Relatives in Descent
The post-punk touchstones that inform Protomartyr’s sound have long bore a somewhat uneasy relationship to the working class experience. Post-punk’s angular, willfully obtuse approach to songwriting paired with oft high falutin lyrical preoccupations associated with the mode can all too often smack of elitism. So, when Detroit’s Protomartyr first emerged from their basement practice space, spouting feedback enveloped dispatches from blue-collar America, the quartet were a revitalising breath of, if not fresh air, acrid smog.
Now on their 4th record proper, Protomartyr’s well-worn sound and worldview, though still distinct, has become something more of a known quantity in the indie sphere – think Wire meets The Wire. All the core tenets of their sound remain present and correct – spindly lead guitar lines, deceptively complex drumwork, lyrical diatribes detailing the experiences of the maligned via stoic baritone.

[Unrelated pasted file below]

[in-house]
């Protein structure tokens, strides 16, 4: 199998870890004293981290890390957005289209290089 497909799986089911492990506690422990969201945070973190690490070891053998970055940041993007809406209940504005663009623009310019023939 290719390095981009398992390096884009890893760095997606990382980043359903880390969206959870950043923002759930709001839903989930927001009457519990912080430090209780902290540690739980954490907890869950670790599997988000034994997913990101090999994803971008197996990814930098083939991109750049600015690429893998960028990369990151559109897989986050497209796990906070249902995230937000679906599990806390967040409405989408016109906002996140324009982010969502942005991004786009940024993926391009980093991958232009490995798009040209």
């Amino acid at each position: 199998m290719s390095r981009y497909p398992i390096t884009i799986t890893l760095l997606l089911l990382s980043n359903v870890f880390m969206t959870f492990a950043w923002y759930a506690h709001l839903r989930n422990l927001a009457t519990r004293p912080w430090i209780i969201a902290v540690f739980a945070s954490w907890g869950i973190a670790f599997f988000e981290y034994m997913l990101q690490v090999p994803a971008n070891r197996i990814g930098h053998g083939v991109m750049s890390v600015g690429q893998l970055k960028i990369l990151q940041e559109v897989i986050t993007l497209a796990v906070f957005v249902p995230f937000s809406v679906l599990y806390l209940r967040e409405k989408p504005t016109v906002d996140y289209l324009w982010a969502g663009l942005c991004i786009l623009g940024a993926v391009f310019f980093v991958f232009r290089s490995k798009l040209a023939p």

It would be a remiss to suggest Protomartyr have lost their edge- there is shortage of grit on their latest release, yet there is undoubtedly a certain softening of approach on display. A string section and an acoustic guitar intermittently appear, perma-suited frontman Joe Casey even adopts a seemingly unironic Croon on Up The Tower. Even the more down-the-line tracks, without these novel instrumental tweaks or flourishes, are still colored a certain unfamiliar light and buoyancy. As comparatively gentle as this collection can occasionally be – it never reads slight or inessential.
Words – Danny Wilson
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